It's not clear what Vladimir Putin might be up to, but reports of a possible Russian sub spotted off Sweden are now followed by those of NATO, which says it yesterday intercepted at least 19 Russian fighter jets and bombers flying in three separate directions outside Russian airspace. Eight of the planes flew in formation from Russian airspace toward the Norwegian Sea, ABC News reports. Six turned back when intercepted by Norwegian air force F-16s, but two bombers continued on above Norway's coast to the Atlantic Ocean. They were eventually intercepted by British planes and tracked by F-16s from Portugal, Reuters reports. Four Russian planes over the Black Sea were tracked by Turkish air force jets, while at least seven other planes were intercepted over the Baltic Sea for the second day in a row yesterday.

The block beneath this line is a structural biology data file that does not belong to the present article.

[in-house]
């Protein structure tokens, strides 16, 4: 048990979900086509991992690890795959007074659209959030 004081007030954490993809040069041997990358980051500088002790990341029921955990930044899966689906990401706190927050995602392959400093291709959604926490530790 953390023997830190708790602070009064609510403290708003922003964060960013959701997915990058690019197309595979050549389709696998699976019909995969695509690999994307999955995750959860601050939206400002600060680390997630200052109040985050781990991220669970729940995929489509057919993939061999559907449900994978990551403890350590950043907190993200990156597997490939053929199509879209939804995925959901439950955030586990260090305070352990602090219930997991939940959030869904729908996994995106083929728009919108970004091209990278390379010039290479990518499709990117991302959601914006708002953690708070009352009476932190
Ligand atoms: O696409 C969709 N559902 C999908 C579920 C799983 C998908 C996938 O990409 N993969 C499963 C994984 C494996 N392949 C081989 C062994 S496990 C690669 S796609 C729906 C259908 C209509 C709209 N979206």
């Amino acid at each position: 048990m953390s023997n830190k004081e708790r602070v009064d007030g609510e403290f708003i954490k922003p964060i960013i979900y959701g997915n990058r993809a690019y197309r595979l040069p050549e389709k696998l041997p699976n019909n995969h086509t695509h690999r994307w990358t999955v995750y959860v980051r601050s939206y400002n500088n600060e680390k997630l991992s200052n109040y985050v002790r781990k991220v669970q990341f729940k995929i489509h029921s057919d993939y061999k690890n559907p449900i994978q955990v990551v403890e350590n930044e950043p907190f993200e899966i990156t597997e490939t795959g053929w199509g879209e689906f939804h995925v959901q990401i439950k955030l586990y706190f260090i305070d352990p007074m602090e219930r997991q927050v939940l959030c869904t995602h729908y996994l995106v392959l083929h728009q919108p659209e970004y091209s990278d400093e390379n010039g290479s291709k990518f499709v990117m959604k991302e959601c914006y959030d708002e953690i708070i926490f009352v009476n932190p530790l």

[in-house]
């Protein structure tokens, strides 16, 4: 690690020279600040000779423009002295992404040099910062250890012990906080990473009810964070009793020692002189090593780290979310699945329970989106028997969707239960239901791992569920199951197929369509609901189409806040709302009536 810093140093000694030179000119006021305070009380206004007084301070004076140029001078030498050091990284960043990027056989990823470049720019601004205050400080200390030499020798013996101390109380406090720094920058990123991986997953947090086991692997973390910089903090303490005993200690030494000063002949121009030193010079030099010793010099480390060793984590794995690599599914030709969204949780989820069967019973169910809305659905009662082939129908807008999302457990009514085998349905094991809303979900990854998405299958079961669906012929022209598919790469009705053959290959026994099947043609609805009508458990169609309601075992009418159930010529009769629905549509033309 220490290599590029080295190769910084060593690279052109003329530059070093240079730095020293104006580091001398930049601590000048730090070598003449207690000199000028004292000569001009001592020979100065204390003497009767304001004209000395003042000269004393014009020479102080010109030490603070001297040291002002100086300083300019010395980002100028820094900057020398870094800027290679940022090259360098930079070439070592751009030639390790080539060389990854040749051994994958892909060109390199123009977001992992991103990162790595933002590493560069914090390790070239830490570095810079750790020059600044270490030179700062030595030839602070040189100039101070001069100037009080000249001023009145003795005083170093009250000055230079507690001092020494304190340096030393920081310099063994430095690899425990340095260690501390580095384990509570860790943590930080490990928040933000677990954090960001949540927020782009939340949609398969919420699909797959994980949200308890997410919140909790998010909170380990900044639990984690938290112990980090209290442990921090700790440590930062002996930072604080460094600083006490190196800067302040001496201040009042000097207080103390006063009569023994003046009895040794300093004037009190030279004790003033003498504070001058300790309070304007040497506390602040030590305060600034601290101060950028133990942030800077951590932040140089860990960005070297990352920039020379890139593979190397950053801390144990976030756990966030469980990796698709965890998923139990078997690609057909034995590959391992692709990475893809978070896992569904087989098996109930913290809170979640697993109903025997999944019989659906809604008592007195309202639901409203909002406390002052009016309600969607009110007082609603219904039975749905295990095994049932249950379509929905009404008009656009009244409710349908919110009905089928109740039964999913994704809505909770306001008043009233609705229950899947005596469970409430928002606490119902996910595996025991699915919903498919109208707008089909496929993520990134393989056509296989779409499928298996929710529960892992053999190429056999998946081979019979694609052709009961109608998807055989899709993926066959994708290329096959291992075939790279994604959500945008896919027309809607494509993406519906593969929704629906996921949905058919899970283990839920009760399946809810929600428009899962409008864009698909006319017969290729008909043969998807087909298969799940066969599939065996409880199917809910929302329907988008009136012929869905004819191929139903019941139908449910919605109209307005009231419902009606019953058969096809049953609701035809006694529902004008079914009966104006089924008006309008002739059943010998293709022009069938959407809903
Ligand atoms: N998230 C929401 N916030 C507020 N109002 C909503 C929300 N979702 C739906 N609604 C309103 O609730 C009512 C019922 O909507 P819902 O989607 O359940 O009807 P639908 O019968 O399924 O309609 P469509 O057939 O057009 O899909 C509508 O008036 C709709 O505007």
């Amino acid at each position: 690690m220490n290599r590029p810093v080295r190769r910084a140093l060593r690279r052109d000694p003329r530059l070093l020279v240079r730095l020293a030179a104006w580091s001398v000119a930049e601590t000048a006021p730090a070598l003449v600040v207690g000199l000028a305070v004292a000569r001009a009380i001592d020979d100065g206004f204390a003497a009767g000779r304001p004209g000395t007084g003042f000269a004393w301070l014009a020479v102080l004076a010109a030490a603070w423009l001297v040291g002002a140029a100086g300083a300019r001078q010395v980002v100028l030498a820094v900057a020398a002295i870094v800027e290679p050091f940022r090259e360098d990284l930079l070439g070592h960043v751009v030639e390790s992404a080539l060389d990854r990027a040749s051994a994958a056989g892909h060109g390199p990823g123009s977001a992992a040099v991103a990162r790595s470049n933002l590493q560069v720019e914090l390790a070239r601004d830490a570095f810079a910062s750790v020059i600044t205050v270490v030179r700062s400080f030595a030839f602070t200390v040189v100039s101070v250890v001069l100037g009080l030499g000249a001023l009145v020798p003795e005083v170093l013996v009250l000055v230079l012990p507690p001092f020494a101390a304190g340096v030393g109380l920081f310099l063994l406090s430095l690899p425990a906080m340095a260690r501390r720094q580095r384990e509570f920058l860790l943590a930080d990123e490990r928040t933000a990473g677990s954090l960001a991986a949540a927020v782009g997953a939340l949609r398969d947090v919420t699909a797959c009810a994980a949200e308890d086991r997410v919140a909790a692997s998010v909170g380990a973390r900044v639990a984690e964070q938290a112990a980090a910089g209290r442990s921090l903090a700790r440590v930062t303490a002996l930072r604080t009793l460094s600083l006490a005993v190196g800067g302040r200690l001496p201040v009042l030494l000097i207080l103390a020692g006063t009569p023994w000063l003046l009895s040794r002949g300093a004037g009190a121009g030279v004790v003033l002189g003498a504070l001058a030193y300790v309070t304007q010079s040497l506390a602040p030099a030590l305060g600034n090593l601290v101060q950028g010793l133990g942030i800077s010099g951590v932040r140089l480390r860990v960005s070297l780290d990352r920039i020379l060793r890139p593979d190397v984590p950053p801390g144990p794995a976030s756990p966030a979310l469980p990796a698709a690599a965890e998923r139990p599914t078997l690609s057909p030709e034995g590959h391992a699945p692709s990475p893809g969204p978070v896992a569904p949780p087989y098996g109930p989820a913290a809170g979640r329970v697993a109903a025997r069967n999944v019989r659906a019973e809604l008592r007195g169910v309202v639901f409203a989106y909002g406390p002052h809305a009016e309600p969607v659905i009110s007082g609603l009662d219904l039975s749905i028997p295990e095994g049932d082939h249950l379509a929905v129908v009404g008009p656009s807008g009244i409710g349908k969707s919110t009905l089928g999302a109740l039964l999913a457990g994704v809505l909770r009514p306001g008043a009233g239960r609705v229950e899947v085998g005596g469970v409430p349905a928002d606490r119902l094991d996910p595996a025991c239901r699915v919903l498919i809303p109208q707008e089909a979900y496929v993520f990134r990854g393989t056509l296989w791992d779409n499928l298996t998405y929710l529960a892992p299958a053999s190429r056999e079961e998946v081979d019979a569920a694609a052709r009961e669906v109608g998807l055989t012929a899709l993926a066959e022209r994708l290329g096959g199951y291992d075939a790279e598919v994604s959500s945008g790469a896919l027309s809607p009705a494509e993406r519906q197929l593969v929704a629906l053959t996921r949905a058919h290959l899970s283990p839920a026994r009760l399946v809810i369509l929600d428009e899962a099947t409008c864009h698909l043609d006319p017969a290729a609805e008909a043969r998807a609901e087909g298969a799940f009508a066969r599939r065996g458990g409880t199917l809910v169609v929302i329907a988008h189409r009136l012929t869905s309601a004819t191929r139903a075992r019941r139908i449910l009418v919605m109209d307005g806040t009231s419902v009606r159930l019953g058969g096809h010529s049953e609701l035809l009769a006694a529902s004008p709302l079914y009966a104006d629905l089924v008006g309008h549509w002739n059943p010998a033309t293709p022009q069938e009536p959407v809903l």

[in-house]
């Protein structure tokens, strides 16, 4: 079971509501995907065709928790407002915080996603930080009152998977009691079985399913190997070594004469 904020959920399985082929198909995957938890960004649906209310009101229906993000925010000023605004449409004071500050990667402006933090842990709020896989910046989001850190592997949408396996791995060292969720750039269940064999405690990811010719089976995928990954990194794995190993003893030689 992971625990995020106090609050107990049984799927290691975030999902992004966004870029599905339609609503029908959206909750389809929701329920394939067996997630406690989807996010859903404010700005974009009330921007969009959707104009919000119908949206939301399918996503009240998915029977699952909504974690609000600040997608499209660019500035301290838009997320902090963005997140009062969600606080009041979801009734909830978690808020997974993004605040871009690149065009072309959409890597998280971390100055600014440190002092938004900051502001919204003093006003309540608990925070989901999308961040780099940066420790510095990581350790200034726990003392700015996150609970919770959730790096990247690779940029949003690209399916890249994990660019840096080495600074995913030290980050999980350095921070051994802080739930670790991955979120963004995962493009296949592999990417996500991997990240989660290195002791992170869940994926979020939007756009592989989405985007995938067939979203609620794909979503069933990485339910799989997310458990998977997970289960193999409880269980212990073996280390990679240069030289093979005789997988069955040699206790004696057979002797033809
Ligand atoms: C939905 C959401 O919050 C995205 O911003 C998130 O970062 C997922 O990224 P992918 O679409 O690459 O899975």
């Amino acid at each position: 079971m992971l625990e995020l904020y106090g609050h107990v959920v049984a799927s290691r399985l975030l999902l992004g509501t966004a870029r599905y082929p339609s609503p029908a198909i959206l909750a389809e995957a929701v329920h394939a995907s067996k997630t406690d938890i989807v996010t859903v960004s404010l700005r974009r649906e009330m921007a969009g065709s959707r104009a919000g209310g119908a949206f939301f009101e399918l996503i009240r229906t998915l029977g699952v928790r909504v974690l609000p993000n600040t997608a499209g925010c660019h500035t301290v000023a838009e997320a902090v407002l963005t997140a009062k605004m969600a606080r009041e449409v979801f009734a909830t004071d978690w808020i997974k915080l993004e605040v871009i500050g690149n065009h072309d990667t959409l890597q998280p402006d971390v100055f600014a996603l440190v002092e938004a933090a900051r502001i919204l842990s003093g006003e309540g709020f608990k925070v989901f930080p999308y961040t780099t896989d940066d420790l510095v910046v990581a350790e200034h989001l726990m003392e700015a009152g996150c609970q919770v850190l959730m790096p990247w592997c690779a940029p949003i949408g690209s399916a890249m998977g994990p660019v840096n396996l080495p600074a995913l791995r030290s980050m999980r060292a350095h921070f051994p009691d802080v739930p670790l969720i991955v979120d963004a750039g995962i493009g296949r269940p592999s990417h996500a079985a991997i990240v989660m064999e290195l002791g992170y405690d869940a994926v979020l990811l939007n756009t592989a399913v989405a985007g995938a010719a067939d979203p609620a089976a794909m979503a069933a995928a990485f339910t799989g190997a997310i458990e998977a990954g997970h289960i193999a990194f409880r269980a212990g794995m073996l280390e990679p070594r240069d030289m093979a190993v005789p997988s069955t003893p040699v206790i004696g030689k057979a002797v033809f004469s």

While the planes didn't violate NATO airspace, the flights "represent an unusual level of air activity over European airspace" and "such flights pose a potential risk to civil aviation given that the Russian military often do not file flight plans, or use their on-board transponders," says NATO, which has performed more than 100 intercepts of Russian aircraft this year—three times more than in 2013. "We see Russian aircraft near our airspace on a regular basis, but what was unusual is that it was a large number of aircraft and pushed further south than we normally see," a Norwegian military rep adds. A NATO official tells CNN the flights may indicate the start of unannounced Russian air exercises. (Russia is also suspected of hacking the White House.)